This story is by BOB GREGORY and was part of our 2018 Summer Writing Contest. You can find all the writing contest stories here.
“God damn it to hell! Cheap-ass piece of shit watch from Jimmy Wong!”em He had gone to bed early enough but was too nervous to sleep for the first two or three hours. Michael DeSantis stared at the time on the watch—4:24. He had looked at it when he woke during the night and figured he could sleep another couple hours. But when he woke again, some bright light was showing in the air shaft, and he knew that it had to be a lot later than 6:30. He couldn’t afford to be late for this job. It had taken him months to work himself in with Jake and Willie and finally be asked to work with them.
The Swiss watch with the name he couldn’t pronounce had kept perfect time. He had boosted it three years ago when he was seventeen. He would still have it, but he needed to pawn it to get the stuff he needed for the job. Michael was mostly a street guy. He knew a lot about working the streets, moving from job to job, a little shoplifting to make ends meet, not talking to cops, not always giving the right name—crap like that. But details about watches never crossed his mind. Somehow the Swiss watch just ran without needing any attention. He had not realized that Jimmy Wong sold him a wind-up watch with a 30 hour movement. Jimmy’s corner was at 112th and Lenox. He carried stuff in his pockets and tried to sell mostly to people he knew. On Tuesday night Jimmy had wound and set the watch and handed it to Michael for a twenty dollar bill. It ran down and quit early Thursday morning.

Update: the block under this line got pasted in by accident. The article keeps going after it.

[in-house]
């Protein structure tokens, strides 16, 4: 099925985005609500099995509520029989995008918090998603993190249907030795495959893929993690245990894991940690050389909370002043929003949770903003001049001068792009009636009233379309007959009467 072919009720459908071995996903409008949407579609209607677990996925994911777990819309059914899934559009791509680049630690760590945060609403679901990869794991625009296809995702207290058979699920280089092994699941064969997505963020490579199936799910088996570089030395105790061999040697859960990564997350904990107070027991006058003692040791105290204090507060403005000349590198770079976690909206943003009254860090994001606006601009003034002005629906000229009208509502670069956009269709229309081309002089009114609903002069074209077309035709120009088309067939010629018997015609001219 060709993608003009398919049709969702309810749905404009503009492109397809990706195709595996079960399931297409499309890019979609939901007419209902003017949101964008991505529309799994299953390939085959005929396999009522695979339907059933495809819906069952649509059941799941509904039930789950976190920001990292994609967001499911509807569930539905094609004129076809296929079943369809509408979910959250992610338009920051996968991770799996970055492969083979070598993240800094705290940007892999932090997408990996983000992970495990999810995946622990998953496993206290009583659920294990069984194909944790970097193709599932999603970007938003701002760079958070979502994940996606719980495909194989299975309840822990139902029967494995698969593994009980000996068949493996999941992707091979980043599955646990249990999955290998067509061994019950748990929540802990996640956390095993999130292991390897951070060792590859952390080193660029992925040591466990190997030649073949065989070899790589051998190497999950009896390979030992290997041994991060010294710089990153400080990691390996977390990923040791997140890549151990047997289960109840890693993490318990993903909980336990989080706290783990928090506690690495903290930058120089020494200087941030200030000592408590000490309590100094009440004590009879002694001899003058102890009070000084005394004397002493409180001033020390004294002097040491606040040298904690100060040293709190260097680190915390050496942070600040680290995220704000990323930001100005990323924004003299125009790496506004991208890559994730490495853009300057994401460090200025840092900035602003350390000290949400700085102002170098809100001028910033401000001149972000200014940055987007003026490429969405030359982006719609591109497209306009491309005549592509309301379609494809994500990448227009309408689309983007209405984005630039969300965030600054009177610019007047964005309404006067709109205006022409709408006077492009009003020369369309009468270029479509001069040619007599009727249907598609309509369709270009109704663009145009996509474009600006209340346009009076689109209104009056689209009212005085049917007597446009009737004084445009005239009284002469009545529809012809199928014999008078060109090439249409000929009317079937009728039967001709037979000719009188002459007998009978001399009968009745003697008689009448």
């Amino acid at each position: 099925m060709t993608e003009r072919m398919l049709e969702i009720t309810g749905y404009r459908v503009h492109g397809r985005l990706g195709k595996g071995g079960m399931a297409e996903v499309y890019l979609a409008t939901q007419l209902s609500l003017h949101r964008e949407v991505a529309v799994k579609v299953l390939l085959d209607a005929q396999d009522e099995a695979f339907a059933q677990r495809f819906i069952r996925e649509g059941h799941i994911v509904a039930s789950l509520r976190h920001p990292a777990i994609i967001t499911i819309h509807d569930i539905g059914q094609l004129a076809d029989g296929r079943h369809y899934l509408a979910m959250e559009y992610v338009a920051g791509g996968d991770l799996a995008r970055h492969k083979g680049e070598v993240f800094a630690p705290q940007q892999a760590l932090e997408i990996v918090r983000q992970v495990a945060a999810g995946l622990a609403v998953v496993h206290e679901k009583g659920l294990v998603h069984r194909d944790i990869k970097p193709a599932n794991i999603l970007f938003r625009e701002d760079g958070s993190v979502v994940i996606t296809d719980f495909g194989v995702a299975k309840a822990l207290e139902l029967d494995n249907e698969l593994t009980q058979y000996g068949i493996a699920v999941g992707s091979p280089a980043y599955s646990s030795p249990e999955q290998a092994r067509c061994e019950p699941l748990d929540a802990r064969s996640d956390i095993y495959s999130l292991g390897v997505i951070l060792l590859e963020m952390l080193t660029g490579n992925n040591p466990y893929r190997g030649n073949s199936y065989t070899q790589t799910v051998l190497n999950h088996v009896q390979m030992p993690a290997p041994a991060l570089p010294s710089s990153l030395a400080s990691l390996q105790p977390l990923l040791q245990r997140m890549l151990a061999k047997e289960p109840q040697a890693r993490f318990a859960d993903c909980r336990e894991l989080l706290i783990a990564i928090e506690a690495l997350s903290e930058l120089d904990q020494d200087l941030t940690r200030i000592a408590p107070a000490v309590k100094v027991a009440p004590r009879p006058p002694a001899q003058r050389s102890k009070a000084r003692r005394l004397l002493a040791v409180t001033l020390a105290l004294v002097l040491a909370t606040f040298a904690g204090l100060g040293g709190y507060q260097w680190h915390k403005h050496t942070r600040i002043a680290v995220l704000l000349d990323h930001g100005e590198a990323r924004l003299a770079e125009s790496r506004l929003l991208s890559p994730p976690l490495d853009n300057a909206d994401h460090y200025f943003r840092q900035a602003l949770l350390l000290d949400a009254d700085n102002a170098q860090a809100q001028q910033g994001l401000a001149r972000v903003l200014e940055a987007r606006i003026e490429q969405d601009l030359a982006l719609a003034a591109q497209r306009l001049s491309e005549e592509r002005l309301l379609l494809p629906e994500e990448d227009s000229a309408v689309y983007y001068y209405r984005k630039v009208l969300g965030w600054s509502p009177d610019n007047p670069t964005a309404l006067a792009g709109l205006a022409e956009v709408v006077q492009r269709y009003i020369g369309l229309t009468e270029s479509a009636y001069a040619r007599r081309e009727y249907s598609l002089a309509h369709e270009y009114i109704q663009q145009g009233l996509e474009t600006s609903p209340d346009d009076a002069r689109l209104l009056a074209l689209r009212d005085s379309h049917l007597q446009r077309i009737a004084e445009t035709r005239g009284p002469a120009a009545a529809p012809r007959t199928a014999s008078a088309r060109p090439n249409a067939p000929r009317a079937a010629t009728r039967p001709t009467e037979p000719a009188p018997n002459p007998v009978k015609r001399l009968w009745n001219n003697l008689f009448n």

No time for a shower. He moved quickly through the junky, tiny apartment, taking a quick leak in the old, grimy toilet, grabbing the black pants with sharp creases and pulling them on over the old Van Heusen boxers that he had slept in. Shiny artificial leather belt, white shirt, black clip-on tie, his old, flat, worn wallet with maybe three or four bucks, his door key, some subway tokens and the small, light plastic-frame .32 pistol he had picked up over in Red Hook for too much money. Finally the dark blue jacket and shiny black loafers he had found at the Goodwill store—just about the right size and never worn much. Probably some guy had died and his wife gave his stuff away. Some water on his hands to slick down his thick black hair, glad he had shaved last night.